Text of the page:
A few years ago, the world of sustainable investment exploded; I couldn’t open a newspaper without seeing an article referencing the importance of ESG (Environmental, Social and Governance) and every fund manager’s presentation suddenly included slides on how they consider ESG factors in their investment decisions.
Roll forward to today and the narrative looks quite different. Suddenly the media coverage surrounding responsible investment has taken an unfavourable stance (a quick search for ESG news and the first headline I come across is ‘ESG exodus’) and ‘ESG funds’ have experienced outflows in the billions over the past two years.
So, what has caused this shift in sentiment in a relatively short space of time? Perhaps the stellar performance of the (traditional) energy sector in 2022 was enough to convince investors that oil trumps renewable energy. Perhaps the anti-ESG regulation in the United States is scaring investors. Perhaps investors are feeling overwhelmed by the amount of information out there and the ever-increasing reporting burden. It’s difficult to know, but one thing is certain: the issues that responsible investment seeks to solve are certainly still prominent – it’s hard to ignore climate change when you’re sunbathing in the UK in early October!
Putting morality and ‘feel good’ aspects aside, responsible investment can be alpha generative. A strong investment process considers the full spectrum of strengths and the potential risks of an investment, and ESG factor analysis is simply another lens through which one can analyse an investment. For example, an ESG-integrated process will identify that a company is not disposing of waste efficiently (environmental risk that could lead to reputational damage) or has a strong culture that leads to happier employees (social opportunity).
Companies are increasingly redirecting capital expenditure (CapEx) into pro-ESG areas like renewable energy, electric vehicles (EV), employee mental health etc. Taking the example of EV’s, it is expected that automakers will spend around $1.2 trillion through to 2030 switching their product lines towards EVs1. Taking a backwards looking example, in 2022, global investment in the low-carbon energy transition equalled $1.1 trillion2 – a significant amount of capital in a single year. In turn, companies that have successfully reduced emissions faster than peers over the last five years have outperformed those in the worst quintile of emissions management by c.3% per annum3, demonstrating that this CapEx spending is additive to returns. When selecting the long-term winners, it’s difficult to ignore these trends.
‘Long term’ is a phrase that is misrepresented a lot in the investment world. There is no hard definition for the phrase and every fund manager I’ve met has told me that they are a ‘long-term investor’. Responsible investing is genuinely a long-term game because it’s going to take years for many of these themes to play out, such as the renewable energy transition or addressing the male-to-female ratio on Boards. It is likely that there will be some short-term volatility and the gains will not be linear, but over the longer term these themes will likely be beneficial. The recent rise in the oil price saw some investors dampening their focus on environmental factors and increasing the carbon footprint of their portfolios in order to chase short term performance. Now it’s worth noting that as a firm, Momentum is not opposed to owning carbon-intense portfolios but it’s important that fund managers stick to their convictions, consistently follow a robust process, and our preference is that firms are engaging with companies to improve.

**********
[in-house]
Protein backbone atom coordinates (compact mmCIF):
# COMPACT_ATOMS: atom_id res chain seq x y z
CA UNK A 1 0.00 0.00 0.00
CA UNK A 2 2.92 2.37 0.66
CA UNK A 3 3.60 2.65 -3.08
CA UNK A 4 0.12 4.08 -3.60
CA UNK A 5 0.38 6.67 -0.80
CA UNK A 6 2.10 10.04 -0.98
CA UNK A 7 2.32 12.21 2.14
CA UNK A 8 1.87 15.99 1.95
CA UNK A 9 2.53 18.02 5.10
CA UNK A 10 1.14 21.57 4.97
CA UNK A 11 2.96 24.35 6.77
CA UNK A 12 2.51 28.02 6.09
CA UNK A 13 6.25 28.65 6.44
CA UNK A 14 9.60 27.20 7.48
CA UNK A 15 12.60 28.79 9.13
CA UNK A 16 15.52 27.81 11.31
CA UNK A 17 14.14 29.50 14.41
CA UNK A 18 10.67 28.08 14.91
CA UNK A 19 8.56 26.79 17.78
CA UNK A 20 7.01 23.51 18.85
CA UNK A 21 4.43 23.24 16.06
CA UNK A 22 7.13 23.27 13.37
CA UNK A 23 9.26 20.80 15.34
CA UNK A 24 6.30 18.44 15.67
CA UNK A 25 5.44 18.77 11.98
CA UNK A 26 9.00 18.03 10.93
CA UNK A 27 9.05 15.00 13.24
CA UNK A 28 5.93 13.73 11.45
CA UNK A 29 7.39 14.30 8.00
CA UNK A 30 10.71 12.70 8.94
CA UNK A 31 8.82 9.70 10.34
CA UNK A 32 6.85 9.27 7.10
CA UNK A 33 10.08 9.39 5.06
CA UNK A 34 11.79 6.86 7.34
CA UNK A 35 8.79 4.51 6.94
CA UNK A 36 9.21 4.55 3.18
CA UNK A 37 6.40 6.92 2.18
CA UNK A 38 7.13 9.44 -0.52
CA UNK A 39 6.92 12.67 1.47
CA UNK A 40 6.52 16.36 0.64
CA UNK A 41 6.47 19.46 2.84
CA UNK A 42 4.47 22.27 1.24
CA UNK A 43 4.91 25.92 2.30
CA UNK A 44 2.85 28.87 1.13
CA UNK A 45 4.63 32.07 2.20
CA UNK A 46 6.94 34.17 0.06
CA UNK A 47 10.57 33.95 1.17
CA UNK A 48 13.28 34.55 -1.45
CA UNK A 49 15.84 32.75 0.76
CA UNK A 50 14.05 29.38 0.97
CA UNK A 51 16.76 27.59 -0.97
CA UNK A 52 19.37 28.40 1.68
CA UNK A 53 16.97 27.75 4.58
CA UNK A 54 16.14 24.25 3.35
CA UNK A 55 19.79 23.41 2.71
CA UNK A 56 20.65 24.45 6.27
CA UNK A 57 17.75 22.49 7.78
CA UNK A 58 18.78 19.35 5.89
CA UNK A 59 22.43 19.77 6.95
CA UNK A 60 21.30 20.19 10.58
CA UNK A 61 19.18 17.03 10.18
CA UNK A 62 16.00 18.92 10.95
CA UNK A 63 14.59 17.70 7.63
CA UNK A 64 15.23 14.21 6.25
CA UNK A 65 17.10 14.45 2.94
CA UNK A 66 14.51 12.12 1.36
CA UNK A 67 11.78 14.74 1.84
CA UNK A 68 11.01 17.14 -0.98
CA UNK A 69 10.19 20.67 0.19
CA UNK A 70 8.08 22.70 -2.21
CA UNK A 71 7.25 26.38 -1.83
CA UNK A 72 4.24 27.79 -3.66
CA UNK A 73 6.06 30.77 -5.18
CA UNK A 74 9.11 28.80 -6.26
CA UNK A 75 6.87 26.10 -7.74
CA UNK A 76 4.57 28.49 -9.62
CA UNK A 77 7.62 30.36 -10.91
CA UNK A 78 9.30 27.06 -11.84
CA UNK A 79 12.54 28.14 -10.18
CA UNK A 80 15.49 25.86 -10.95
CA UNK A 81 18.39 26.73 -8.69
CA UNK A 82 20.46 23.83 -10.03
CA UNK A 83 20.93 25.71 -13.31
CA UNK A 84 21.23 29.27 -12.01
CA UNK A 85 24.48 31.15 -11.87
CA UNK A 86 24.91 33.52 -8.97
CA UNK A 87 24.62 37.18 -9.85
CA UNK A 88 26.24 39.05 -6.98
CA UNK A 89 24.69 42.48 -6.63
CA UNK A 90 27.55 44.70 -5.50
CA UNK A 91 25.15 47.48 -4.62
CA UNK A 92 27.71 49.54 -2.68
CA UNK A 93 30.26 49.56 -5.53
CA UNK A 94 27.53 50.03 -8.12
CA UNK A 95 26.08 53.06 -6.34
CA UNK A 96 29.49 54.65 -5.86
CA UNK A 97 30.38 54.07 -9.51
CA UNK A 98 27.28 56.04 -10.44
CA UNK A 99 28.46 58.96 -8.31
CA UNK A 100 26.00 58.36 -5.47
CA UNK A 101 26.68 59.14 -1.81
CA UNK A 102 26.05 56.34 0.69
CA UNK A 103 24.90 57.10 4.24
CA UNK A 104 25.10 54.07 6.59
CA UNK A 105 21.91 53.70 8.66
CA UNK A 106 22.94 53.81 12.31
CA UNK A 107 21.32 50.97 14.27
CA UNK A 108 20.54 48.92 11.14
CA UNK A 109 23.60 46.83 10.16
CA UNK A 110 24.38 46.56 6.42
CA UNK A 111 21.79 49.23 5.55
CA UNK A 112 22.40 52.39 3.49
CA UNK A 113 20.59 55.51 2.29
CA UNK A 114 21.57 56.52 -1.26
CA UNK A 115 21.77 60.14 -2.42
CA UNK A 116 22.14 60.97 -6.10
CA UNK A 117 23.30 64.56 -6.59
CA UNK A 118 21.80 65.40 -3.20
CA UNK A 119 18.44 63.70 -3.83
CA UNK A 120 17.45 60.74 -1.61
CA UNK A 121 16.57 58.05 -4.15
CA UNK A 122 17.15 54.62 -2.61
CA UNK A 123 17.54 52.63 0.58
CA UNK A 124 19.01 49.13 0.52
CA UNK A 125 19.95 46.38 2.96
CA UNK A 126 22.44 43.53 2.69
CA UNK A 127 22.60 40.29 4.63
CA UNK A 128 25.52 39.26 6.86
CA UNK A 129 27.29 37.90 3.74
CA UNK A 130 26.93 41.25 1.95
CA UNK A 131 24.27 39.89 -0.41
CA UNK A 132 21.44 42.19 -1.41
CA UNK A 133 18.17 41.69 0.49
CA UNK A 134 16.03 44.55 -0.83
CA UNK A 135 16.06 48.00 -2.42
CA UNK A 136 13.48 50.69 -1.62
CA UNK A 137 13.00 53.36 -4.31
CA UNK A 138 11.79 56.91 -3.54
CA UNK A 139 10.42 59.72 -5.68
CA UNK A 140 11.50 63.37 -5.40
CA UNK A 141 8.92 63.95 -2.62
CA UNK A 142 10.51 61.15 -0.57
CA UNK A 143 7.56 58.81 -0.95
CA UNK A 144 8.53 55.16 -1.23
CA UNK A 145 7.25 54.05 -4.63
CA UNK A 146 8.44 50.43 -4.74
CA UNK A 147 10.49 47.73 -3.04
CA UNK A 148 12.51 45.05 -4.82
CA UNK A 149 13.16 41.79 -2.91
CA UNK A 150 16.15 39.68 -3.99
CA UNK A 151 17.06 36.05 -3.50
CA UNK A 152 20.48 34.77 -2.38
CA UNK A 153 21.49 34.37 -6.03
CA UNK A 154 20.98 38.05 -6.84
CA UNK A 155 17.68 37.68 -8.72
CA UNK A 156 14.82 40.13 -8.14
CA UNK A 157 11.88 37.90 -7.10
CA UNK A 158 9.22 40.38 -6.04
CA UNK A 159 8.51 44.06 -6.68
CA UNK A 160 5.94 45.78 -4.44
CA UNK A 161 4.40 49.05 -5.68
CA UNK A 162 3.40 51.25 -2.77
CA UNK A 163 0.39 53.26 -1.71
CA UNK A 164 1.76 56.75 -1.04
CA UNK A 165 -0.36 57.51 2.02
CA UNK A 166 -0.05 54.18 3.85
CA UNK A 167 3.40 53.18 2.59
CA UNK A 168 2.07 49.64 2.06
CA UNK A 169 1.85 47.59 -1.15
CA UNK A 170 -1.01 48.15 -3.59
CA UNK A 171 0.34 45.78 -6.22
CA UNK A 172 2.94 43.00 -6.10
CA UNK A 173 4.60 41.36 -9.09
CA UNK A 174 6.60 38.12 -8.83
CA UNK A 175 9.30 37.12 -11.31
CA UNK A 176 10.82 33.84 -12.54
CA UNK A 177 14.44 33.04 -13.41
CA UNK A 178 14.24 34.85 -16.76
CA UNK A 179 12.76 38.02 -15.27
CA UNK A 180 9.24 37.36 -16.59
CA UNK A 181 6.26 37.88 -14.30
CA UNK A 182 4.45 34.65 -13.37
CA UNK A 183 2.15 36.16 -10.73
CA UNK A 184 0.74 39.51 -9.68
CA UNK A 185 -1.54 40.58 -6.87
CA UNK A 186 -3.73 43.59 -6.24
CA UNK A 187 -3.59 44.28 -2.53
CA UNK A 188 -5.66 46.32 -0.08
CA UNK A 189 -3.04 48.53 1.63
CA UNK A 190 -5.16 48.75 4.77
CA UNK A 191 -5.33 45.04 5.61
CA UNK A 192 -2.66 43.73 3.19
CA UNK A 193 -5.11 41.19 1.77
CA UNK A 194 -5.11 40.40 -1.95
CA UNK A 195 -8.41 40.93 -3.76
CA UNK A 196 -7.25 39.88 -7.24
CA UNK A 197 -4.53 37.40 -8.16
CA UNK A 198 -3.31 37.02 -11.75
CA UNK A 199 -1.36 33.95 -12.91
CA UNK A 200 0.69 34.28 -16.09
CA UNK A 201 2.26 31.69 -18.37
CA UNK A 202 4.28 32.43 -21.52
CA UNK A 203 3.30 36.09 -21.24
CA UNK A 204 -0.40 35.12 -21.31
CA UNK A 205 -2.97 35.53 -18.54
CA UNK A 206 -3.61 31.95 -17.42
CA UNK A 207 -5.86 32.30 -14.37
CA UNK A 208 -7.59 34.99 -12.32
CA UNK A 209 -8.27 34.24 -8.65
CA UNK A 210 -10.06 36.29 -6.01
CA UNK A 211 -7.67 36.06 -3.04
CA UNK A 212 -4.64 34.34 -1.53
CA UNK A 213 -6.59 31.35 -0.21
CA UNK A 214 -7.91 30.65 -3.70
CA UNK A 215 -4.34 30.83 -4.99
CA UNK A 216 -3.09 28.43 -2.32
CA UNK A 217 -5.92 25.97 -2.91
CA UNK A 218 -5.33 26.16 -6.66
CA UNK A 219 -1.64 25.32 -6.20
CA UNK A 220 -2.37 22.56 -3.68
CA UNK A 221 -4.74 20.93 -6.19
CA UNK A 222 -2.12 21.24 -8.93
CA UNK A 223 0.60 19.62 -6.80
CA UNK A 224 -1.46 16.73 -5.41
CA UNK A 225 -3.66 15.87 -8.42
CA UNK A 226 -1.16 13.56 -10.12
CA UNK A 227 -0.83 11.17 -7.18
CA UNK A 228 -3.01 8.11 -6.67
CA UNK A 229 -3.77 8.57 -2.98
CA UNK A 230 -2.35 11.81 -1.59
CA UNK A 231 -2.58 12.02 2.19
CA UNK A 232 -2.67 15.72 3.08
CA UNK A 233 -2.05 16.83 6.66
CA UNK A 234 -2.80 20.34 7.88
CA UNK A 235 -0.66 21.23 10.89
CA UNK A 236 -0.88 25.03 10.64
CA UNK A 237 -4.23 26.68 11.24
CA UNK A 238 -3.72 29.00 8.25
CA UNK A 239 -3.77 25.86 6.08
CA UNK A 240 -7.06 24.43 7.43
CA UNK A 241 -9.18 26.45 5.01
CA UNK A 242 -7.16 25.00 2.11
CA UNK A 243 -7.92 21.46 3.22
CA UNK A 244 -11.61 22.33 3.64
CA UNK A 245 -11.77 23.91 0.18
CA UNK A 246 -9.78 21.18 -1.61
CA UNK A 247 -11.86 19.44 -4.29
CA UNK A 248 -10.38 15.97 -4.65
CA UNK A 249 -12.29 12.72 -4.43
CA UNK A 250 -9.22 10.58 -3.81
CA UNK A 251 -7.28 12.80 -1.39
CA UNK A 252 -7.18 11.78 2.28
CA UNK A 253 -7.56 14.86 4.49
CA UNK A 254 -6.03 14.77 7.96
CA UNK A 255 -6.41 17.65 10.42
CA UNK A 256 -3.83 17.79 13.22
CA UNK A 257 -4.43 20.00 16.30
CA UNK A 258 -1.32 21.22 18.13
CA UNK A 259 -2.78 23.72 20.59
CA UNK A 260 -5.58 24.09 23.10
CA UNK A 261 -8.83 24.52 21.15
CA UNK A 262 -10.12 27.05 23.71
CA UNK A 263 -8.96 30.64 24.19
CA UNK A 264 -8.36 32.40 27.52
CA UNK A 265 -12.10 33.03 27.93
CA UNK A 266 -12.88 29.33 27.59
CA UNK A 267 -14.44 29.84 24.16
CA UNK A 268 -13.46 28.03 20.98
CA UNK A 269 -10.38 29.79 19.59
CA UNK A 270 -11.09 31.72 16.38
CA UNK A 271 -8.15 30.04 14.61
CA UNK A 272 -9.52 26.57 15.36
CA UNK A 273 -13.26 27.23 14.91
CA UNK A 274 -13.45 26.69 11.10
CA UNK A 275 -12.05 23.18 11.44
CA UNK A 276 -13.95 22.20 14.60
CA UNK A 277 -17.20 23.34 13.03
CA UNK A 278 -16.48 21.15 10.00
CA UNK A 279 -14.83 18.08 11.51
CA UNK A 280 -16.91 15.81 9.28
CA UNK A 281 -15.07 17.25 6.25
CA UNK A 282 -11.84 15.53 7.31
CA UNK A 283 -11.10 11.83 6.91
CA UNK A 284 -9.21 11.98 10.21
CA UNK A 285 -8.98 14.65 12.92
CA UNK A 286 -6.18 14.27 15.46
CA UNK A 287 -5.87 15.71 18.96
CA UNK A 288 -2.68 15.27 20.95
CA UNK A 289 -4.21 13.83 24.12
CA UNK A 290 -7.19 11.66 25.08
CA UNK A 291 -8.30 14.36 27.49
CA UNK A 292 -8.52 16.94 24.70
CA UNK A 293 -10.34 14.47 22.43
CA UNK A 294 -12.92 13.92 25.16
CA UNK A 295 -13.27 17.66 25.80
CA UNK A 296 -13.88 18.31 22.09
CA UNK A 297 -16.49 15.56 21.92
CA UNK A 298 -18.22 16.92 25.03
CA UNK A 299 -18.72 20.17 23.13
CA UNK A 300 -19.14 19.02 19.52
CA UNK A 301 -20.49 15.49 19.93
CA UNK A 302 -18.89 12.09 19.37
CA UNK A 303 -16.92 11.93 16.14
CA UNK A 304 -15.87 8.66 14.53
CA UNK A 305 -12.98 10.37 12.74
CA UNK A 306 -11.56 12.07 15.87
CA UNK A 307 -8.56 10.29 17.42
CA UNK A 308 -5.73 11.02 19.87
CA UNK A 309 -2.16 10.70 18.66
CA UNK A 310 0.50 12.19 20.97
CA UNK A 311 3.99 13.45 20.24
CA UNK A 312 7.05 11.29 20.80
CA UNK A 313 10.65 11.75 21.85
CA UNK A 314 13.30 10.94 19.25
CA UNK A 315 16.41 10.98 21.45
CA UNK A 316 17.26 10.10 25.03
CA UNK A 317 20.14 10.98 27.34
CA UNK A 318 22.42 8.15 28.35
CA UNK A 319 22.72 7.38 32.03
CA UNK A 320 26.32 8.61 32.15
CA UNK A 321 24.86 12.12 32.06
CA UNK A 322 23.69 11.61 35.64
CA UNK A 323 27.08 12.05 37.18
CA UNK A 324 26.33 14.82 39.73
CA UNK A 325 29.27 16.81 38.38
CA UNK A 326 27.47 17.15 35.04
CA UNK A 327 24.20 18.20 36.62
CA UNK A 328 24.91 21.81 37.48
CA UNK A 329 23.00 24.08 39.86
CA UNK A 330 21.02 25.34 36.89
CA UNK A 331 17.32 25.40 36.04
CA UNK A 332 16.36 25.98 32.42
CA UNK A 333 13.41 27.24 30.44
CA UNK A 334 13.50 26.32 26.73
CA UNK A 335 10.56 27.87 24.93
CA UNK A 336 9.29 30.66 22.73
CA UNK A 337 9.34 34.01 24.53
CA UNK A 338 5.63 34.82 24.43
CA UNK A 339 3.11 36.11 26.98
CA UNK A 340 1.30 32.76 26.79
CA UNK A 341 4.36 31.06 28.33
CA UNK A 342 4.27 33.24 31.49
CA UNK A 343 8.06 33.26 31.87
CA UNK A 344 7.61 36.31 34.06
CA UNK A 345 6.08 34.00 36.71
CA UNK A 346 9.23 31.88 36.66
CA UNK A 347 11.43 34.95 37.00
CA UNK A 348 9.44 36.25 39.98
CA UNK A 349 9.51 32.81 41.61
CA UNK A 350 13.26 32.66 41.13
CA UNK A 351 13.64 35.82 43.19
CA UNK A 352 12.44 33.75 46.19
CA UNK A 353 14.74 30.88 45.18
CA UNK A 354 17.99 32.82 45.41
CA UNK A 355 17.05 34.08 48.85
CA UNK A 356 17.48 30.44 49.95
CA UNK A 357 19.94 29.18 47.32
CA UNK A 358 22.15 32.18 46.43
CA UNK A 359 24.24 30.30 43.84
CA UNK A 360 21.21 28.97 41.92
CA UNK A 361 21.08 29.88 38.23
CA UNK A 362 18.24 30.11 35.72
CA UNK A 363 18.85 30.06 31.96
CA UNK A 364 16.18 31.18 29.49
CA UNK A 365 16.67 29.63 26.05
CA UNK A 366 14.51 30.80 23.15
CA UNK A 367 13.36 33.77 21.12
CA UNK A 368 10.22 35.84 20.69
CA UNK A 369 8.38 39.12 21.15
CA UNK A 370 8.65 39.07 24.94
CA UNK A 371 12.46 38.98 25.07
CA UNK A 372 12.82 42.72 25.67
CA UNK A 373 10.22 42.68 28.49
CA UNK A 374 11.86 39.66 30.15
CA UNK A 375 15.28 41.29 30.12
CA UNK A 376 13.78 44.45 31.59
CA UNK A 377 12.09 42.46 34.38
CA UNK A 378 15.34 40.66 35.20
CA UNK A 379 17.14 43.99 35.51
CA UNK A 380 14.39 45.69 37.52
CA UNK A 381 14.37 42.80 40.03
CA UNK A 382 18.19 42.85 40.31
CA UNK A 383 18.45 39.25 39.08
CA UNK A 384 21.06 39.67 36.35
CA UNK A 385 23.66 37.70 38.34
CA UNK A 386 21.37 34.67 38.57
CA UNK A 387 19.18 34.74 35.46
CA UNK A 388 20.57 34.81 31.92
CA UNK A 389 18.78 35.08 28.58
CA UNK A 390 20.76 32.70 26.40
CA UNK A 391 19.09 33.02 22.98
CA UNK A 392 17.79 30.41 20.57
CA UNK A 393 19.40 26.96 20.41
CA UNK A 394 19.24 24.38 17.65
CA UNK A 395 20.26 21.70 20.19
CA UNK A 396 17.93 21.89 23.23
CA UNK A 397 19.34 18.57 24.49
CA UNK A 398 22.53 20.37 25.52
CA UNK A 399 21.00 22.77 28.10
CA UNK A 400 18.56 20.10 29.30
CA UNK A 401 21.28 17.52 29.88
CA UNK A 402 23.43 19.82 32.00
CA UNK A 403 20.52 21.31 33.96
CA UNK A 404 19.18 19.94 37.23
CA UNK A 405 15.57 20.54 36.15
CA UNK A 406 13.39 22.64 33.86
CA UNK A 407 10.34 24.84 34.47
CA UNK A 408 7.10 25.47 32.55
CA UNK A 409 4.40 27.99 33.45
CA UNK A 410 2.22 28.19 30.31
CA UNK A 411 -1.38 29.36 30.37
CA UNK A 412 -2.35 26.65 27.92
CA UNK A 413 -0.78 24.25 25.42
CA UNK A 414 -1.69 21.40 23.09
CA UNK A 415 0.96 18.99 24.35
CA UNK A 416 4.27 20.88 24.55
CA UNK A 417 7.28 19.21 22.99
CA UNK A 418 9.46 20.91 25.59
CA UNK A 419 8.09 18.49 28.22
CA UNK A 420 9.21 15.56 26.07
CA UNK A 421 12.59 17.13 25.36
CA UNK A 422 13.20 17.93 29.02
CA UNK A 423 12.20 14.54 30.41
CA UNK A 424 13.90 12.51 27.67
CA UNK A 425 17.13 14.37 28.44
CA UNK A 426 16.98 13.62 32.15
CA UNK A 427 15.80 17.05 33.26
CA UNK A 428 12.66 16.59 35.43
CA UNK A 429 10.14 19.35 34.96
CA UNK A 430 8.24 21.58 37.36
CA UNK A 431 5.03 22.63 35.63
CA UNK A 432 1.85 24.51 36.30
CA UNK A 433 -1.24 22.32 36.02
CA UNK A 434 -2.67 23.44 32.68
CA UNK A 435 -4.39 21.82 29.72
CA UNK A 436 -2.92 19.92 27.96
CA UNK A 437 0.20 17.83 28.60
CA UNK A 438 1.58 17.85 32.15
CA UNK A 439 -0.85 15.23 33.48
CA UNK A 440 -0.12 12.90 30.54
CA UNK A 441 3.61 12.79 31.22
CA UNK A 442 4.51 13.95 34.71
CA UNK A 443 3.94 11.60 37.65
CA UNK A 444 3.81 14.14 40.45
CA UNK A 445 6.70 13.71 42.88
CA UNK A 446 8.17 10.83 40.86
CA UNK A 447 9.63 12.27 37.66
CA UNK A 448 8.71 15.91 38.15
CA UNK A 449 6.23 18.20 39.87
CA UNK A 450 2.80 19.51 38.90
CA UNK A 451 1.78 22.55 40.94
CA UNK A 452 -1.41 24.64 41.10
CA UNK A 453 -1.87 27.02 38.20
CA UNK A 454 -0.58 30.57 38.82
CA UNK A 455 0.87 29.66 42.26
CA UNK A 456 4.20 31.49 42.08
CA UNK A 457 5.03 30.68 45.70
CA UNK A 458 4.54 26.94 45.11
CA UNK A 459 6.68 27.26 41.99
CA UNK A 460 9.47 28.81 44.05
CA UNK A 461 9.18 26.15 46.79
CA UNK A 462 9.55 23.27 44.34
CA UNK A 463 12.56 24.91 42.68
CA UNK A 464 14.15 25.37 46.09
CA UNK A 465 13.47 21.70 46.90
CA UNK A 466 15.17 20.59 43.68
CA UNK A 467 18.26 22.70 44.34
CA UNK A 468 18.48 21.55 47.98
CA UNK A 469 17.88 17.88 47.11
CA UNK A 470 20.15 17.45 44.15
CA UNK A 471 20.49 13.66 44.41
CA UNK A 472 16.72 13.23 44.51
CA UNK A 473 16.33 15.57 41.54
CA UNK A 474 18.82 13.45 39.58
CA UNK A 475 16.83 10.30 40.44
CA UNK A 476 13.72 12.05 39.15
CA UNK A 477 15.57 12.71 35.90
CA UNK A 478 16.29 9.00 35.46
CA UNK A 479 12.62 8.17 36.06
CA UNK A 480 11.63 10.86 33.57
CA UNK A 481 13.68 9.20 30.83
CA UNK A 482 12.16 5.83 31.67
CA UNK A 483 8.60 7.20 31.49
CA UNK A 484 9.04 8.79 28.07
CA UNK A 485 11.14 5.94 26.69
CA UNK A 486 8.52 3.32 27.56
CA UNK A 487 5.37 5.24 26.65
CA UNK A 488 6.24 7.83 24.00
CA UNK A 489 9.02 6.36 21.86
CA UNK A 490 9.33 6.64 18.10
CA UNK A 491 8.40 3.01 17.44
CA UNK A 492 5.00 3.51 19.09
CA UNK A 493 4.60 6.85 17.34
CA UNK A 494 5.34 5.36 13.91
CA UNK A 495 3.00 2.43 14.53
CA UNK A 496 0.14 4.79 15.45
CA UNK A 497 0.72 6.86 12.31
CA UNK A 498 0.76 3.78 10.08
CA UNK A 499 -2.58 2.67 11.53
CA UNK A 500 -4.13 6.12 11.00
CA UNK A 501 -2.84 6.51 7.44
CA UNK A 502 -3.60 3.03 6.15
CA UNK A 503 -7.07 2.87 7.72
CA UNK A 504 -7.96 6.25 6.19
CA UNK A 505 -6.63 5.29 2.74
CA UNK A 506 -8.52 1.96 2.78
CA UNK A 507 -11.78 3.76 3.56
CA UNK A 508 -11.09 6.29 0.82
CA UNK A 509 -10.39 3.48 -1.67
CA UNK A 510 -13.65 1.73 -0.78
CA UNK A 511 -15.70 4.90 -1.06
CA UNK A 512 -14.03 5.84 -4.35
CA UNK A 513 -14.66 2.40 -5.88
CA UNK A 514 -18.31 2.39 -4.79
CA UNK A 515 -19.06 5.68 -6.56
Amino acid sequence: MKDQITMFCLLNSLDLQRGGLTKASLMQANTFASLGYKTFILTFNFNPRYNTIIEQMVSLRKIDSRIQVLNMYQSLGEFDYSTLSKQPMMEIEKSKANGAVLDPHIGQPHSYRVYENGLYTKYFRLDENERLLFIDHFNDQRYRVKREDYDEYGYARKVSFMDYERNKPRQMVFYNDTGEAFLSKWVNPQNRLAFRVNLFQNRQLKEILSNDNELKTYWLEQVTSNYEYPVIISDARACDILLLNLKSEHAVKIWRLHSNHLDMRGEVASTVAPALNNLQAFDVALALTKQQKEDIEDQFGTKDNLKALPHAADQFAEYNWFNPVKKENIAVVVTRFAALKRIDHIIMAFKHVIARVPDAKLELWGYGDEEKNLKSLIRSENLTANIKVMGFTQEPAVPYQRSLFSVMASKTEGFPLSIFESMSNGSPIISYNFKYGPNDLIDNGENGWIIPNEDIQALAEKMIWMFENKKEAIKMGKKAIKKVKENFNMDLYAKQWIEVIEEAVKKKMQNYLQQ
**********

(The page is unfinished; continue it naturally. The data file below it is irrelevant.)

The final point that I will make to demonstrate why responsible investment is additive to returns is regulation. Yes, there are ‘red states’ in the United States (US) that are pushing anti-ESG policies, and the UK has backtracked on various green policies recently, but there is global regulation coming and even in the US we are seeing pro-ESG policies such as the SEC’s sustainable disclosure regulation, rolled out in 2022. More broadly we are seeing an increasing number of guidelines, regulation and best practice initiatives being introduced in the UK, Europe, Asia and even in some Emerging Markets. When these policies are brought in, investors will want to own companies on the ‘right’ side of this change because there is a risk in holding those that have to spend huge amounts in a short time period in order to catch up.
All in all, investors do not have to give up returns in order to invest responsibly and in fact there is evidence that investing responsibly and integrating ESG factors is additive to returns. However, not all responsible investment strategies are created equal and alongside many other factors, one has to assess a fund manager’s ability to implement a responsible investment strategy effectively.
Sources: 1 Reuters.com: Automakers to double spending on EVs, batteries to $1.2 trillion by 2030. 2Bloomberg L.P. Global Low-Carbon Energy Technology Investment Surges Past $1 Trillion for the First Time. . 3Schroders: Funding the future, investing in climate action.